Top tips for a winning resume that gets attention
1. The Basics: Formatting
Like any good brand, your resume needs to be eye-catching and effective. Choose a professional font, such as Arial or Times New Roman, and ensure the font size is legible, generally 10-12 point, except for your name and headings which can be larger and bolded. Most hiring managers prefer an at-a-glance format, using bullet points rather than paragraphs. Be cognizant of the length: 1-2 pages for less experienced and non-management roles and 3 pages for senior-level applications. Also, proof read, proof read, proof read. Surveys have shown that as many as three out of four hiring managers will discard a resume with as few as two typos. Don’t put your faith in spell-check; have others review and try reading from the bottom up to catch any additional errors.
2. Reverse chronological or functional? That is the question.
Most hiring managers prefer a reverse chronological format – listing the most recent job first with previous jobs following. This gives them a more fluid account of your career progression and typically highlights the most pertinent skills in greatest detail. This may not be the right format, however, if you have any breaks or gaps in employment or if you have a fragmented background with many jobs, professions or industries worked in a short time period. In this case, a functional resume – summarizing key areas of experience – may be a better solution. Another option, is using a reverse chronological resume and closing the gaps in employment. For instance, if you did temporary work or education between permanent roles, list this information. Likewise, if you performed the same job function with several companies in a short time period, group this information together. For instance: Administrative Assistant, Company A, Company B, Company C 2007-2009.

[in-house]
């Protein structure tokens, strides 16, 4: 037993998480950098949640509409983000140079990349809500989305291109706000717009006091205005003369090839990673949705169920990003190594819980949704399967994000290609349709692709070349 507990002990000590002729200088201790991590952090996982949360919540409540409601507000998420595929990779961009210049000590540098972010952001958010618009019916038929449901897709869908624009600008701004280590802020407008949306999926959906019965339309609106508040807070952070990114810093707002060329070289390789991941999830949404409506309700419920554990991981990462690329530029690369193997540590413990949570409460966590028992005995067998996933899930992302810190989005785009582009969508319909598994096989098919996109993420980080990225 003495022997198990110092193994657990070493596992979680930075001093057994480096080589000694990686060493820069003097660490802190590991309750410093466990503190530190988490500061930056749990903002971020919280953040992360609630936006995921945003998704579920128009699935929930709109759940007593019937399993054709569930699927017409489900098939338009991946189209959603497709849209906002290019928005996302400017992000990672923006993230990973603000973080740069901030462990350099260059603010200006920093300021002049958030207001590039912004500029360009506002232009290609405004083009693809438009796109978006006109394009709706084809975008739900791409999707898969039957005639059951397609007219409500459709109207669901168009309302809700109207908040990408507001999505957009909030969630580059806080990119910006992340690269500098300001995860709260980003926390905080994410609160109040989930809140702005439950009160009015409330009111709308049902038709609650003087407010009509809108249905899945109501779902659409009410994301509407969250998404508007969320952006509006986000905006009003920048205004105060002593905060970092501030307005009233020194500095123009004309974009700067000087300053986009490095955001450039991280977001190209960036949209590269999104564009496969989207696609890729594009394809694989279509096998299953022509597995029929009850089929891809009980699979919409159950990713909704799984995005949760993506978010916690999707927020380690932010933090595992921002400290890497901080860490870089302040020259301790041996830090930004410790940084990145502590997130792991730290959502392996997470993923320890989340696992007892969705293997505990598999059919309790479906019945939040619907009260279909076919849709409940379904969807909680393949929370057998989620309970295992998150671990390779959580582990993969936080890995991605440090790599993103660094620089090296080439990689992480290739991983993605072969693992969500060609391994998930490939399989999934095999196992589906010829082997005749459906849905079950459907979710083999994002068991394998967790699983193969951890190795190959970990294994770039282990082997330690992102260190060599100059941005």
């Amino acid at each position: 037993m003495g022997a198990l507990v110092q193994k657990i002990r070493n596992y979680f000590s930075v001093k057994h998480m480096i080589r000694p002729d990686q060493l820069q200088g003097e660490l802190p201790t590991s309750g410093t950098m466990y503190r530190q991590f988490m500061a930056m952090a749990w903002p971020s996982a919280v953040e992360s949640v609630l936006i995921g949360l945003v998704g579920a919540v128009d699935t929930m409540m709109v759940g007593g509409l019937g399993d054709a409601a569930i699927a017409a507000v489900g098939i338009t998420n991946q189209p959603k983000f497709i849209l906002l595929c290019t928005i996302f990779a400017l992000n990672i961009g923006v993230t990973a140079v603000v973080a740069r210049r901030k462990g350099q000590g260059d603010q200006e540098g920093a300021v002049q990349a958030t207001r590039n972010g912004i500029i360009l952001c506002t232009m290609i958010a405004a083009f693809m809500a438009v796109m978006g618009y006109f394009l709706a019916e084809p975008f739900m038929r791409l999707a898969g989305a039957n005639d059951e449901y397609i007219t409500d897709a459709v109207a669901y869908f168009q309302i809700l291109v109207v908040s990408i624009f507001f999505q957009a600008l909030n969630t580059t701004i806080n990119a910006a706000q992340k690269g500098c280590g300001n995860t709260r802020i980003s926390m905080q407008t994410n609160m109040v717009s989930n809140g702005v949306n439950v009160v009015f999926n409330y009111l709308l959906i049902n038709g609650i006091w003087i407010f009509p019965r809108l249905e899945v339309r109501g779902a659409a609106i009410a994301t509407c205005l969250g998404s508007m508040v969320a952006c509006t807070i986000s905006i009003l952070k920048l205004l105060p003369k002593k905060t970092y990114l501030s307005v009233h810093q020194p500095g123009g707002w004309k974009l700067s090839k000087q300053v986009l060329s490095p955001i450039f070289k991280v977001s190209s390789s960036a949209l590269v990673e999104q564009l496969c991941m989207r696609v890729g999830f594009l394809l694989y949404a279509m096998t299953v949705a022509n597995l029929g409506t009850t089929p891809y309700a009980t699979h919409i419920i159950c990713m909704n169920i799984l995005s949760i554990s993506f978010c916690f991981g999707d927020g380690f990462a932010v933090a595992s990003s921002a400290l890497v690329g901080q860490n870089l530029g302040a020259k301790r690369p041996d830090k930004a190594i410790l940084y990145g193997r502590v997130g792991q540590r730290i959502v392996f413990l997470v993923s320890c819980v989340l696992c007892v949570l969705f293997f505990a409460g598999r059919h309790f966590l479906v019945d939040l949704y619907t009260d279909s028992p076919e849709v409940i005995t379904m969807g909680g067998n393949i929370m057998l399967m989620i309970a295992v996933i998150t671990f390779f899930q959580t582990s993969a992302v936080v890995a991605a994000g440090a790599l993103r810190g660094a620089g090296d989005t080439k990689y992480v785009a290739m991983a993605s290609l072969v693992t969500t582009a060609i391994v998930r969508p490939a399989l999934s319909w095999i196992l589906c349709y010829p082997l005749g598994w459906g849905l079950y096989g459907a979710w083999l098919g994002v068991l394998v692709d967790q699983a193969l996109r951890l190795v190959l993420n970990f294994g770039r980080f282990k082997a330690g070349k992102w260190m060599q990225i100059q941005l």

3. How much is enough?
When looking at levels of experience, how much should be included on a resume? For older job seekers who fear age discrimination, you don’t need to include your full career summary. While situations differ based on the number of jobs held, think of including either the last 3-4 jobs or 15 years of experience, whichever is less. For those lacking experience, it is acceptable to include voluntary, unpaid or relevant educational involvement on your resume. If you were a committee member of a student club or volunteered for a non-profit organization, extract those duties and indicate why that experience is relevant in your career progression.
4. What’s too personal?
As marketing techniques vary by country and culture, so do resumes. What may be expected in some countries is not required in North America, generally because it can lead to discrimination. You do not need to reference your marital status, age, children, ethnicity or religion. Also, don’t include a photo. While you may be trying to convey your level of professionalism, instead include a link to your professional page.
5. List accomplishments, not just duties
Companies are looking to make an investment in employees, in fact, aside from real estate, labour is the highest cost to a company. You therefore need to prove your return on investment. Instead of simply listing your performed duties, try using CAR statements that outline the Challenge, your Actions, and the Result. Most hiring managers know what the basic duties include for most roles. To stand out, you need to demonstrate that you are a valuable employee who goes above and beyond.
Source: 10 Tips for a Winning Resume. BCjobs.ca